In this context, both political scientists argue that the tension that exists between a strong and independent bureaucracy and the natural debate about democracy – with the broad participation of students, workers, indigenous people and many other social forces that are the engines of democracy – reaches the limit. the heart of building a healthy and effective diet.

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In support of the study, they discuss topics such as patrimonialism, meritocracy, and the politicization of the judiciary, in addition to major recent discussions such as the Civil Rights Framework for the Internet, drug policy, and the Statute of Indigenous Peoples.

An example of the discrepancy between technocracy and politics can be seen in the anti-drug campaigns. “Alienation, the product of ideology, allows drug policy to be judged on the basis of process indicators, rather than indicators related to the overall policy goals, which in this case would be to improve the health and safety of people,” they write. the authors.

“But policy evaluation is based on the number of prisoners, the number of drugs seized and, in some countries, even the number of deaths. That is, if people use more drugs and die more often from drugs, but the police make more arrests and more arrests, politicians can present their failure as a success.”

The adoption of this inappropriate position can only be explained by ideology – and the power with which it can cause alienation. And here, once again, the belief that the technical approach can solve all problems collapses, the authors say.

Abramovei is a lawyer with an IESP-UERJ PhD in Political Science and has held several positions in two of Lula’s administrations (2003-2011), including National Secretary of Justice. From this personal experience, he reports episodes that help to understand his arguments.

Lotta is Professor of Public Administration at FGV-SP, PhD in Political Science and Researcher at the Center for Metropolitan Studies, and in 2021 she was a Visiting Professor at the University of Oxford. Together they draw conclusions that deserve reflection. , because of the serious moment of instability that runs through the country.

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Since the mid-2000s, they write, the slogan “Brazil needs managers, technicians, not politicians” has gained momentum and has become one of the central issues in the elections of the last decade, when politics has come to be seen as an expression, not of democracy, but of corruption.

Since the 2000s, the slogan “Brazil needs managers, technicians, not politicians” has been gaining momentum and has become one of the central issues in the elections of the last decade.

“The idea was reinforced that public policy decisions could be made by well-educated managers of any ideology: the difference between left and right would be insignificant if it existed at all.”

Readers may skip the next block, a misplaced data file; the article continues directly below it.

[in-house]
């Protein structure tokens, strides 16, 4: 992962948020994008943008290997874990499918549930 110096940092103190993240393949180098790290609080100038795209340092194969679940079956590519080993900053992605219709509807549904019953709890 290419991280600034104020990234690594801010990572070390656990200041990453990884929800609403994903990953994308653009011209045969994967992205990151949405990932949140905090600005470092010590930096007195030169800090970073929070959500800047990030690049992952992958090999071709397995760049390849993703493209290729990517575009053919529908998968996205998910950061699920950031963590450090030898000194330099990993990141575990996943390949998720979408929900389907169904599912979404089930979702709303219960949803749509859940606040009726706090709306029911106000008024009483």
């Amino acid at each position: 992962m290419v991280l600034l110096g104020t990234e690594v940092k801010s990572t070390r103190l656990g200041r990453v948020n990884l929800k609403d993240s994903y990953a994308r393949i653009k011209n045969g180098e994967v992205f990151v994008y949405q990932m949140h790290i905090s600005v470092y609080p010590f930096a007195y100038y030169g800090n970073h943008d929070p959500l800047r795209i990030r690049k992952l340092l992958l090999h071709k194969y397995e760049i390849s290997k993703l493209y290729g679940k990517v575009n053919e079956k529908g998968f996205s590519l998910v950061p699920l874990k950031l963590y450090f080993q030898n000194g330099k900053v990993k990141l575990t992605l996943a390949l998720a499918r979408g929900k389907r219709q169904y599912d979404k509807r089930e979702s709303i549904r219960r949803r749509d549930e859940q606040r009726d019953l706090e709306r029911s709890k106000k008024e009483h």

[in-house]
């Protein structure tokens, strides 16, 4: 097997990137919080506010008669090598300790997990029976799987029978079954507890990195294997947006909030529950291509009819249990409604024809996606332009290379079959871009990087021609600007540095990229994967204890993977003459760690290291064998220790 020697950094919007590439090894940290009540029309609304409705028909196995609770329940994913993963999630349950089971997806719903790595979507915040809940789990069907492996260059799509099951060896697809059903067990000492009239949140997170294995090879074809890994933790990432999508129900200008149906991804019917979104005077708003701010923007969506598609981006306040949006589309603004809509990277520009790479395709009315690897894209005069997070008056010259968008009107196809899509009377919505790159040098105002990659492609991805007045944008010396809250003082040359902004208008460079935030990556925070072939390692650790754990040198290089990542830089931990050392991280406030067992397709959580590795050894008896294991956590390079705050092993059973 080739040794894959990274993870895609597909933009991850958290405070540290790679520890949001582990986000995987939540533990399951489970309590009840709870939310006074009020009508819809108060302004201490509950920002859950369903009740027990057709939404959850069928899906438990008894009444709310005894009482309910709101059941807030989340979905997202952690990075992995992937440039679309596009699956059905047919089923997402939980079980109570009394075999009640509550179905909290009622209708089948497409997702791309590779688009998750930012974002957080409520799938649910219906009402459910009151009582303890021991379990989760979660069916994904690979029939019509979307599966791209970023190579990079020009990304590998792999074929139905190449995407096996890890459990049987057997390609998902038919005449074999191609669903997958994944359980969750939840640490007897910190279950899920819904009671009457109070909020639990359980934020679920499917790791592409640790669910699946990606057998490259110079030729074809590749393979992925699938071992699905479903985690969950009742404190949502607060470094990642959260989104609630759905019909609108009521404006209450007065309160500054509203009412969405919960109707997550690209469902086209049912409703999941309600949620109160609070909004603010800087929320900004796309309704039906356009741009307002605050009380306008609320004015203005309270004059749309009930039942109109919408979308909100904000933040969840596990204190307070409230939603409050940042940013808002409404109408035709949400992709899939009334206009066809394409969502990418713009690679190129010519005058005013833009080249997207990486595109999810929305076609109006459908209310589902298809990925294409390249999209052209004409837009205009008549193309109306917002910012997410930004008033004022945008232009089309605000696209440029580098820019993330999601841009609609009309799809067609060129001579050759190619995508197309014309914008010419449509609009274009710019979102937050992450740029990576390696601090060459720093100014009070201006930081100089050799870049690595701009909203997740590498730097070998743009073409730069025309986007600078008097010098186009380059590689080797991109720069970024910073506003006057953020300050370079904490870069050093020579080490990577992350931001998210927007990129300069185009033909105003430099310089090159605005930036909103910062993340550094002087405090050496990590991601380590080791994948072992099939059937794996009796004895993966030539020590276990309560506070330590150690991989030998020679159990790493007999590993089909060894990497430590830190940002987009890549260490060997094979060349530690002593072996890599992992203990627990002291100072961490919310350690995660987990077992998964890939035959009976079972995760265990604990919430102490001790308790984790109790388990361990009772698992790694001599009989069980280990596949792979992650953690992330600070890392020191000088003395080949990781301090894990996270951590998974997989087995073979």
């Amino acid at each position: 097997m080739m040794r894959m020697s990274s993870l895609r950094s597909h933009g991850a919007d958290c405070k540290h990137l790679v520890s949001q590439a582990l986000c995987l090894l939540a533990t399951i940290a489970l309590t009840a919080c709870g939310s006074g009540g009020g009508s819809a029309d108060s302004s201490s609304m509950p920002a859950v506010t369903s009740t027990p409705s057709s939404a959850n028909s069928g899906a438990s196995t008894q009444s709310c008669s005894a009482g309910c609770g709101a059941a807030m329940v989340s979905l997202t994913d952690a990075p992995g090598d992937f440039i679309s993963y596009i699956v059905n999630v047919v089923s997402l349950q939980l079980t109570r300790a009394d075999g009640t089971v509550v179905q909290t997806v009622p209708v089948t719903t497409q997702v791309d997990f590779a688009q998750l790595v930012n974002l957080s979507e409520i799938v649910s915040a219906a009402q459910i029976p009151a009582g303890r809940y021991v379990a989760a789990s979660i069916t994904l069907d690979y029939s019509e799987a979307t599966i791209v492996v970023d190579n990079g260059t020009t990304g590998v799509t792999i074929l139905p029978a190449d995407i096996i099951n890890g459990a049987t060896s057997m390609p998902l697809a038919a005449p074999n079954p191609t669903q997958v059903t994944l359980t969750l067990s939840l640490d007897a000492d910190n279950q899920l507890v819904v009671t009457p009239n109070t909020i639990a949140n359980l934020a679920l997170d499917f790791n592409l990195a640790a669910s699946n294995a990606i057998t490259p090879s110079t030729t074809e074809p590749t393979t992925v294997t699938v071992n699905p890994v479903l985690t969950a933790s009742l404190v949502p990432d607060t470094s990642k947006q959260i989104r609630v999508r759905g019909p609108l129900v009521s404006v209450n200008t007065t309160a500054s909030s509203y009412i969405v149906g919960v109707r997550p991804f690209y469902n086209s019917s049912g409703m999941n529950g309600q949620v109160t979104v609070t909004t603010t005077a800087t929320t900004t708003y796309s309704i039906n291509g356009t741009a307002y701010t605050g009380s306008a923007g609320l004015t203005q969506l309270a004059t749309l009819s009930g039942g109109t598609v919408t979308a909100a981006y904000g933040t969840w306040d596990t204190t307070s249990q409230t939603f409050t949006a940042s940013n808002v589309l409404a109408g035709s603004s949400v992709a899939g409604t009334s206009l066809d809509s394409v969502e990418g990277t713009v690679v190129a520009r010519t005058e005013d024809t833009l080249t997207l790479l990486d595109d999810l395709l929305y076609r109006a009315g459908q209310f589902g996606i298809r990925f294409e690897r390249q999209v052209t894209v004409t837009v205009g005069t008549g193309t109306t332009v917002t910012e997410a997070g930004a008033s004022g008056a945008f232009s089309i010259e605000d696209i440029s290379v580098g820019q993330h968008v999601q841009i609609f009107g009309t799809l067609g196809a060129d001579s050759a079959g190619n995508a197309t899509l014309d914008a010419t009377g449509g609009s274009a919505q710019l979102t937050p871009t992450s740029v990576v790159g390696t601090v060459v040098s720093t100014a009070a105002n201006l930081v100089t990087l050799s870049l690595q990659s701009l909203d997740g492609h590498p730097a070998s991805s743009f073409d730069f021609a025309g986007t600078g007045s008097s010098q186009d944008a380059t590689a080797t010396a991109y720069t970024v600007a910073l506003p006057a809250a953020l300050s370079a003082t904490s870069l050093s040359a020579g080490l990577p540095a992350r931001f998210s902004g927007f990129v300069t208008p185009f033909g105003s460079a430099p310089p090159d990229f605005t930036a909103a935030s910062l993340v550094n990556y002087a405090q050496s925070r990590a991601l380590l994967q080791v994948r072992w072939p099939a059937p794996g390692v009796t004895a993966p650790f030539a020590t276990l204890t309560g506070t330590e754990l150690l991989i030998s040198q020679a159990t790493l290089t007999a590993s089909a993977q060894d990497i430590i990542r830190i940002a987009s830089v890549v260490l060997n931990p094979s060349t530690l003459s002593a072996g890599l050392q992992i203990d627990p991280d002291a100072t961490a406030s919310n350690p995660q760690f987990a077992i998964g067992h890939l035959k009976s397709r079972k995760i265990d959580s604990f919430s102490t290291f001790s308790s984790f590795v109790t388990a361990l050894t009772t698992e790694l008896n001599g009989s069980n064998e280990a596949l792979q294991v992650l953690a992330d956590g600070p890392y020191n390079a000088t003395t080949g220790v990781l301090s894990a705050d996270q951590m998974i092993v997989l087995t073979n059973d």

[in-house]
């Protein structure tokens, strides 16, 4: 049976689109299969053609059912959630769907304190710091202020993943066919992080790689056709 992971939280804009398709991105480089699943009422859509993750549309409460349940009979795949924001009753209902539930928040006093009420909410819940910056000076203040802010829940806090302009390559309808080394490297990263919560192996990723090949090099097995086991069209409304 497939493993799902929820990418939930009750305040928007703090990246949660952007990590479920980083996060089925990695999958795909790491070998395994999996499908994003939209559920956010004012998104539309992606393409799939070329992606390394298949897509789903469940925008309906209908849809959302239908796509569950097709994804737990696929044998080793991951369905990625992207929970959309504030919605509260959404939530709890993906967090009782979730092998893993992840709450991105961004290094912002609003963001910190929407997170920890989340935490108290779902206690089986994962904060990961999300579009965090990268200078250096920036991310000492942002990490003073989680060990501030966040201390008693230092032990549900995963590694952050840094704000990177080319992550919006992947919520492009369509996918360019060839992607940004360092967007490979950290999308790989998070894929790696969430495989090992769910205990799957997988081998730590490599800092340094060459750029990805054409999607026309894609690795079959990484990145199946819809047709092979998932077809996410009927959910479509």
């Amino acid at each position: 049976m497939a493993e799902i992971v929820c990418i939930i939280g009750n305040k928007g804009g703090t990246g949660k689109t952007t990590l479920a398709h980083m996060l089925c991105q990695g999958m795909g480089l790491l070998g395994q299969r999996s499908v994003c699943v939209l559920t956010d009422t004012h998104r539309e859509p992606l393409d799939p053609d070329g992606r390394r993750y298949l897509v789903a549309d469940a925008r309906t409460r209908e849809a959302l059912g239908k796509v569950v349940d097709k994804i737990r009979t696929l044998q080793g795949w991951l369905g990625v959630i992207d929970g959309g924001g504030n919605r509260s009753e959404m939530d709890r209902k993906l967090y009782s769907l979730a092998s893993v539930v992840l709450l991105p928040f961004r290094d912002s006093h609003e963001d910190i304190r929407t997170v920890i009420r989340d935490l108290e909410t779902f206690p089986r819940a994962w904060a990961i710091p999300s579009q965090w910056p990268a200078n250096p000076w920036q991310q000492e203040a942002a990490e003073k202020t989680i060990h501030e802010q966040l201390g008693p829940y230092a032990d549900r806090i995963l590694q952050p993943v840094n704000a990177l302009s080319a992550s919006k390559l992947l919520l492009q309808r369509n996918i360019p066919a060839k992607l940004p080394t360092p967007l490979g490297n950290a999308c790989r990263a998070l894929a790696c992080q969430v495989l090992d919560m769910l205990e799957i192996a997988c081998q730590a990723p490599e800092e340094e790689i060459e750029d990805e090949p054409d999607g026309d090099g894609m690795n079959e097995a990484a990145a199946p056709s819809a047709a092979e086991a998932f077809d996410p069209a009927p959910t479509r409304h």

They explain that for every problem in society there must be the right public policy, which must be determined and implemented by a specialist who can do without dialogue with various sections of society. Of course, they argue, there is no good politics without good governance.

“Public managers must technically create the most suitable scenarios for politicians who, legitimized by voting, will make their own choice. But in many cases, some of these managers assume the role of changing the state and politics without having the proper legitimacy to do so, relying on the authority of the position to which they have risen by “merit”. In doing so, they undermine politics from within and slowly destroy democracy.”

The period following the 1988 Constitution, the authors write, demonstrates that patterns of state-society relations—clientelism, corporatism, and bureaucratic isolation—can only be overcome through structural reforms that will replace them with what belongs to a democratic republican country: “the universalism of procedures and participation.”

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The examples analyzed in the book, they add, also highlight the risks of a technical and meritocratic discourse that seeks to legitimize itself at the expense of politics and that actually hides individual interests or certain groups.

Pedro Abramovei and Gabriela Lotta argue that the structural problems of the Brazilian state will not be solved by meritocratic discourse or by well-meaning and well-educated young people who, in their offices, devote themselves to the technical analysis of measures to eradicate corruption and improve the state.

“For the fulfillment by the State of the purposes set forth in the Constitution, the building of a free, just and solidary society; eradicate poverty; in order to reduce inequality and promote the common good without discrimination, it is necessary to bet on both technology and politics.”

In order for the state to fulfill the goals set out in the Constitution, it is necessary to rely on both technical and political

The book is recommended by two former presidents of the republic. “Politics is fundamental to help overcome historical challenges and build a democracy that confronts its past of violence, does not oppress minorities, and guarantees public participation in decisions about the direction of the country,” Lula writes. In his opinion, “equilibrium democracy” is an indispensable reflection for those who fight for a just Brazil.

Fernando Enrique Cardoso emphasizes that the work combines solid academic research and the experience of those who have worked in government. The authors, he says, offer an original and relevant contribution “to understanding how to seek an unsustainable balance in our democratic construction.”

Service:
Balanced Democracy – Politicians and Bureaucrats in Brazil
Pedro Abramovei and Gabriela Lotta
176 pages
Hard copy: BRL 69.90.
E-book: 39.90 reais.
Companhia das Letras